Miggo Agua Review & Field Test by Rob Will - robertwill


Agua is the newest product line by Miggo who last year introduced the  Strap & Wrap and Grip & Wrap  camera carriers. The Miggo team has a long pedigree in the camera bag design business, and is lead by Ohad Cohen, the designer behind many of Kata’s most innovative products.

Their new product line is a collection of water resistant camera holsters called Agua (Spanish for “water”). Recently, I had the opportunity to field test a pre-production sample of the Agua 25 for mirrorless and CSC cameras.


Agua comes in 3 sizes, accommodating everything from a mirrorless camera to a professional size  DSLR. It is manufactured using high quality materials – a combination of blue and black neoprene, lycra, and waterproof tarpaulin.

The key differentiator for Agua over similar camera holsters is its IPX3 water resistance rating. An IPX3 rating promises protection from a 10 liter per minute spray of water from any direction at up to 60 degrees from vertical for a full five minutes. This should be more than enough to protect sensitive camera gear from any rainstorm that you will encounter short of a typhoon. It’s also an effective barrier against sand, snow, and dust.

A quick rundown of the Agua’s key features is as follows:

Double-Layer Construction:

Agua’s outside layer is made from black tarpaulin fabric that provides the majority of its water resistance. Inside the Agua is a neoprene pocket that provides protection for the camera against bumps and thumps. A crumple zone separates the 2 layers, and provided further impact resistance.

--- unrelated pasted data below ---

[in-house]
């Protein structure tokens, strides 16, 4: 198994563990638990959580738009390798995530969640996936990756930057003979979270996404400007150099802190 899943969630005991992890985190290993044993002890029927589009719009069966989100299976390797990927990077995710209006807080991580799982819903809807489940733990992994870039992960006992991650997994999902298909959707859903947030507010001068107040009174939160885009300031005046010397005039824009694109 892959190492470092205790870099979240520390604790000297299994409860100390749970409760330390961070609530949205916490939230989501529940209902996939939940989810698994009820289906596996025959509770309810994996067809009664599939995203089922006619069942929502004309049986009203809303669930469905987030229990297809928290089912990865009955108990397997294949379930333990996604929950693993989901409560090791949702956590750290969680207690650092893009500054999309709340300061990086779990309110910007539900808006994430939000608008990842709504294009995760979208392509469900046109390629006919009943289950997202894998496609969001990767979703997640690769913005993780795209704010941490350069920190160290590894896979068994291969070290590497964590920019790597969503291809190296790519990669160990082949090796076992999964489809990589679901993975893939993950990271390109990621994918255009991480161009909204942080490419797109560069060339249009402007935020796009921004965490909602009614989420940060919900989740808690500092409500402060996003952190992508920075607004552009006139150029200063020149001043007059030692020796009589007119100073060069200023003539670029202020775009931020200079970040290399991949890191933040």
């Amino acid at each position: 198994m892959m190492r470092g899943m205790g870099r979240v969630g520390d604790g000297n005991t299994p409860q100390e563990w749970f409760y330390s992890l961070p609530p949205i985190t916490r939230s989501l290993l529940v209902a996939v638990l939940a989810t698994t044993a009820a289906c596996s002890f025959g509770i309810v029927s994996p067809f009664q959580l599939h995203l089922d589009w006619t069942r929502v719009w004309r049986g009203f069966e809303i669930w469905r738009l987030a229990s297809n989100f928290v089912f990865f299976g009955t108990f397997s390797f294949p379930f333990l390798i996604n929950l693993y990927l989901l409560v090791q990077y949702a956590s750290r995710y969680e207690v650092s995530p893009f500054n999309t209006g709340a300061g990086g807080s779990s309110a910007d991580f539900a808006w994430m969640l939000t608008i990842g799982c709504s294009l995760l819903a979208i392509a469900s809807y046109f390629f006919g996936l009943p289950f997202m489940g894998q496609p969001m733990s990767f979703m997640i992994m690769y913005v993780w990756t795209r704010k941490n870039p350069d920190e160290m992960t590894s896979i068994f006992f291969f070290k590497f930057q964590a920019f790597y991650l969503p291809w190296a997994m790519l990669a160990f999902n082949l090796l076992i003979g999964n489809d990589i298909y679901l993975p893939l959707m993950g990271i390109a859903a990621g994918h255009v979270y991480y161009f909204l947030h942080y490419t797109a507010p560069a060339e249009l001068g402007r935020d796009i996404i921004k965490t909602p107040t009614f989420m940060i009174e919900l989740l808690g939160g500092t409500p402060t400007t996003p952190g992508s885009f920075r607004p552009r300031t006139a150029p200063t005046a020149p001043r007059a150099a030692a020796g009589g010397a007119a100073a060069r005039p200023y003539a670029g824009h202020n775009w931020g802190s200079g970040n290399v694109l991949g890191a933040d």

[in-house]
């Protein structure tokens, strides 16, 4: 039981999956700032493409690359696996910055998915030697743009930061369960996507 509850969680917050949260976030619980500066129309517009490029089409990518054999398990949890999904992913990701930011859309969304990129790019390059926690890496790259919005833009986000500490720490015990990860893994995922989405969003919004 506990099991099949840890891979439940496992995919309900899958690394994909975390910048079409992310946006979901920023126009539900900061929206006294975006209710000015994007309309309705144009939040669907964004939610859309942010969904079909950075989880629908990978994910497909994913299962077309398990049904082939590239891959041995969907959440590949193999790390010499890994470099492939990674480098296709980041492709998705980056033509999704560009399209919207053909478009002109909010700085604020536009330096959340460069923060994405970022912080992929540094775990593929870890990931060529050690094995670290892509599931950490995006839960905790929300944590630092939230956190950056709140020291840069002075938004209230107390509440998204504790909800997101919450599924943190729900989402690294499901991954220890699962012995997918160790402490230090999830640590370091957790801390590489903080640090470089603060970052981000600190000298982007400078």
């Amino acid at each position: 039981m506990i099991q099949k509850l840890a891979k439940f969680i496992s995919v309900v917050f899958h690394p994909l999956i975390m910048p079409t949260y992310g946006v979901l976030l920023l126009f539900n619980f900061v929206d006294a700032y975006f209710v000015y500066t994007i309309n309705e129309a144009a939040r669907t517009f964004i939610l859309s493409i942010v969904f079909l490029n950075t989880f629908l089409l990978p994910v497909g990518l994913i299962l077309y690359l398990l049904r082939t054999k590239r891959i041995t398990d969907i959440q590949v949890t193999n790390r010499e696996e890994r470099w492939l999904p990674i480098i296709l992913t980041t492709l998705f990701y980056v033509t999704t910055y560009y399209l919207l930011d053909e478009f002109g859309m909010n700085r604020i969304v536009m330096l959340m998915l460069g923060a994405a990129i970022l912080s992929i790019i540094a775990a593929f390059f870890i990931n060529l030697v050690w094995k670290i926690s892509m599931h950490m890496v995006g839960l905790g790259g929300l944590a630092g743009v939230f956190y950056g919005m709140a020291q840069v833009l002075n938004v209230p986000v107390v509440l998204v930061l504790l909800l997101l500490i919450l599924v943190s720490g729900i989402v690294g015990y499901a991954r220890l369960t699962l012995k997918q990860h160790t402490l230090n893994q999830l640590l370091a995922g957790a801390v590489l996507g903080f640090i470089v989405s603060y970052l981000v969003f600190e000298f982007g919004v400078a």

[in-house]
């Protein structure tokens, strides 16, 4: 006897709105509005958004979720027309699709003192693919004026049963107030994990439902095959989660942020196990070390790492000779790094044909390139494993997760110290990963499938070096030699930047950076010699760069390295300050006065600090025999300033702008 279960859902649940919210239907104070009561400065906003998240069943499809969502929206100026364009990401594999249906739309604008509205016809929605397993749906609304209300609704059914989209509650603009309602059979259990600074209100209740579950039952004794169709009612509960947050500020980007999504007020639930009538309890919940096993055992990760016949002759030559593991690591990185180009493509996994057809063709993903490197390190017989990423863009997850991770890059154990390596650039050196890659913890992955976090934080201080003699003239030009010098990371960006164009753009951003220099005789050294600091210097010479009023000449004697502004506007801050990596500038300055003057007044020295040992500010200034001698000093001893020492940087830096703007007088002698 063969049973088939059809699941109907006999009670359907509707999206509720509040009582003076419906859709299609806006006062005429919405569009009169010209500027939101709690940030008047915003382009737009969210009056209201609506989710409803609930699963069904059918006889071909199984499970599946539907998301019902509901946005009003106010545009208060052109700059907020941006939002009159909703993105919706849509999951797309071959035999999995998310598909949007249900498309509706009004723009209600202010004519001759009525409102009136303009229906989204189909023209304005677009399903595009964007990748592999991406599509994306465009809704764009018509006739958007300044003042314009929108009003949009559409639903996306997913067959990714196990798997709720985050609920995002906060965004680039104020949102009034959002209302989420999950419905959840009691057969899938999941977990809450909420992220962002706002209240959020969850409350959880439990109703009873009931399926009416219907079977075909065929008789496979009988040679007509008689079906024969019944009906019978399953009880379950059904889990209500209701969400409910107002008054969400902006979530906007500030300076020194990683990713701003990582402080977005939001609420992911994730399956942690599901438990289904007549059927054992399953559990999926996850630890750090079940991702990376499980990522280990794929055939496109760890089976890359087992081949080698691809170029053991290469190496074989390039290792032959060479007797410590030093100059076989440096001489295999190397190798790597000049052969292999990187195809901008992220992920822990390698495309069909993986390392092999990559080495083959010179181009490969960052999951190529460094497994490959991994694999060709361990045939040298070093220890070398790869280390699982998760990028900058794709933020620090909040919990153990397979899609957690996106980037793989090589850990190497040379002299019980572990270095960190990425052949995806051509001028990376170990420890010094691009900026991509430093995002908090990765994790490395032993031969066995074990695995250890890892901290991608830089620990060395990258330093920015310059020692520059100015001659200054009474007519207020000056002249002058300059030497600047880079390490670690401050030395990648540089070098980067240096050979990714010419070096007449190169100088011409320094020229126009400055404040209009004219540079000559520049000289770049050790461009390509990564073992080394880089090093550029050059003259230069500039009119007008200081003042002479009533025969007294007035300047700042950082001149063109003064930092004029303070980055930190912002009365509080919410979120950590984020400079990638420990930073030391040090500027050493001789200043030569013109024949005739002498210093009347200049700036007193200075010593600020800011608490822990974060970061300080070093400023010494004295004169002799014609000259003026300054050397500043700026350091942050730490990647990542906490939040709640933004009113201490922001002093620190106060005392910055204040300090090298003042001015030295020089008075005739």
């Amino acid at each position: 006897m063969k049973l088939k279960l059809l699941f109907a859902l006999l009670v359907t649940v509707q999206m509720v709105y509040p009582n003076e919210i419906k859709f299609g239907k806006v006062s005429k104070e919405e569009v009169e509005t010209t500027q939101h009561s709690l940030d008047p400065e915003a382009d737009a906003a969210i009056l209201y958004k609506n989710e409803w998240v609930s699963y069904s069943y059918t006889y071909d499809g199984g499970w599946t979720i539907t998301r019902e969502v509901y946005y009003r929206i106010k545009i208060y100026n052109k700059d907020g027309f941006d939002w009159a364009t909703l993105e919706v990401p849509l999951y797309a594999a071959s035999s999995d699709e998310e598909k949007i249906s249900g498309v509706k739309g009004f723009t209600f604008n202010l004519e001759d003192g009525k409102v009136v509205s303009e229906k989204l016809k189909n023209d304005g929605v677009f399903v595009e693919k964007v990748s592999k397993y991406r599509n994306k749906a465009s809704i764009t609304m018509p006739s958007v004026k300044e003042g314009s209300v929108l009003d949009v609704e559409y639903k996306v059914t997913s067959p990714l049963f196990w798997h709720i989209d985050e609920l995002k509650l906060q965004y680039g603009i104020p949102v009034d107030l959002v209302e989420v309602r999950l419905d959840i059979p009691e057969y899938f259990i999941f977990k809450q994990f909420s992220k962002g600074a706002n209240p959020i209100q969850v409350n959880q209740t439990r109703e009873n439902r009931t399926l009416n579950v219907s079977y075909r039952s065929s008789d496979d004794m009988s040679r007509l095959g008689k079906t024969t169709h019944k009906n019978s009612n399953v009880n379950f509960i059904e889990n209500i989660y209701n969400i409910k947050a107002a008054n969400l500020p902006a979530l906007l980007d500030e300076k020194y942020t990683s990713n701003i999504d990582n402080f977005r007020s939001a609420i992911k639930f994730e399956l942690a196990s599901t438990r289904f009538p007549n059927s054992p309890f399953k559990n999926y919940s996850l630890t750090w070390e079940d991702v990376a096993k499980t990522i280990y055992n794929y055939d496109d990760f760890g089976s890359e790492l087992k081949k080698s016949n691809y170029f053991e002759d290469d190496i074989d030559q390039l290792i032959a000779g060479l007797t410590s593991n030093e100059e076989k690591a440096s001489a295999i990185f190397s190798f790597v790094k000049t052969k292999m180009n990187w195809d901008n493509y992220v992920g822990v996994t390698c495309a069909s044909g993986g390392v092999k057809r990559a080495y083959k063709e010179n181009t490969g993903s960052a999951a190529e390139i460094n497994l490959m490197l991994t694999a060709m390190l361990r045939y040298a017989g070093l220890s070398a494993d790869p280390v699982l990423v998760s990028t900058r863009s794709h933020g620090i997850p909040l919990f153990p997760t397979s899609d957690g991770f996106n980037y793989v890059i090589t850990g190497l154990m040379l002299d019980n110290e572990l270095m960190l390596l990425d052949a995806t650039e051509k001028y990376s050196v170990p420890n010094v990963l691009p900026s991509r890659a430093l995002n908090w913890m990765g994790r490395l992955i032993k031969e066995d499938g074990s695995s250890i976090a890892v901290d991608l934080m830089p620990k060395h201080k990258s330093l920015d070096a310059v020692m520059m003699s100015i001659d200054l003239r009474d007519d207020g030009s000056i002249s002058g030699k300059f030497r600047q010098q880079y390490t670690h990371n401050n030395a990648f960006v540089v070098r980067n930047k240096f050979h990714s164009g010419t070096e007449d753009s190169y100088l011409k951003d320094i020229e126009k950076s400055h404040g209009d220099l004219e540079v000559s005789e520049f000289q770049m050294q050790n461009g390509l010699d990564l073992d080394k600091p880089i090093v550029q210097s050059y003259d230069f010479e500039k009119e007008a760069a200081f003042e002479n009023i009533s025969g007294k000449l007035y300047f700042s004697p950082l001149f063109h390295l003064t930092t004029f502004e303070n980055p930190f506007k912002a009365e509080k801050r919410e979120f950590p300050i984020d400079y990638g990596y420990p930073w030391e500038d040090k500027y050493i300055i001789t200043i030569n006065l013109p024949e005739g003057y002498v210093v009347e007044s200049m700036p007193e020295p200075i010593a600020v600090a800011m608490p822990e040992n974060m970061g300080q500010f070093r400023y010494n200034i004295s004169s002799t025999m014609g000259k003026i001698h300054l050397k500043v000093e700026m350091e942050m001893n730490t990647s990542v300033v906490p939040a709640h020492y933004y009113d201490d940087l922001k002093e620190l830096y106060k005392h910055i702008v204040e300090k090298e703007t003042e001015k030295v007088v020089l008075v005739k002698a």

A double zipper with pulls is used to seal the Agua. The neoprene pocket serves as a quick-draw camera holster when the zipper is open.

Configurable Strap:

Agua’s strap has three configurations. In its normal configuration, it allows Agua to be carried as a sling bag, but the strap can also be detached and re-attached directly to a camera (using the included side adapters) for use as a conventional camera strap. Agua also features a strapless mode where the side buckles can be joined to form a carrying handle. The strap’s buckles can be locked against accidental release.

The strap also features a quick adjustment system that allows it to be lengthened or shortened by pulling a pair of D-rings. When walking, I tend to set and forget strap length, but this feature could potentially be very useful for securing the Agua to your body when cycling.

© Nimrod Genisher

Inside the neoprene pocket, there is also a short strap that can be used to attach a camera directly to the Agua. This allows the camera to be secured against drops or opportiunistic snatch-and-runs without requiring an additional wrist or camera strap.

Rigid Front Lens Protector:

At the base of the Agua is a rigid pad that protects the front of the lens. This is handy not only as a lens protector, but also allows the Agua to stand upright. Inside the lens protector is a carrying pocket for a lens cap.

Agua's Capacity: 

I tested Agua with several combinations of camera and lens. Smaller cameras such as the Fuji X100s and Sony Nex-6 fit inside the Agua with plenty of room to spare. The largest camera / lens combination that I can realistically fit in the Agua is a Fuji XT-1 and 18-55 kit lens (with lens hood reversed), which is tight but usable. It is still possible to use Agua’s strapless “handle” mode with this combination. There is no room available for extra lenses, filters, or accessories.

What I Like

The first thing that impresses me about Agua is its weight. At 11.4 ounces including strap, it feels like I am carrying nothing at all – even after a very long walk. Its strap is not particularly wide or padded, but I find it very comfortable to wear.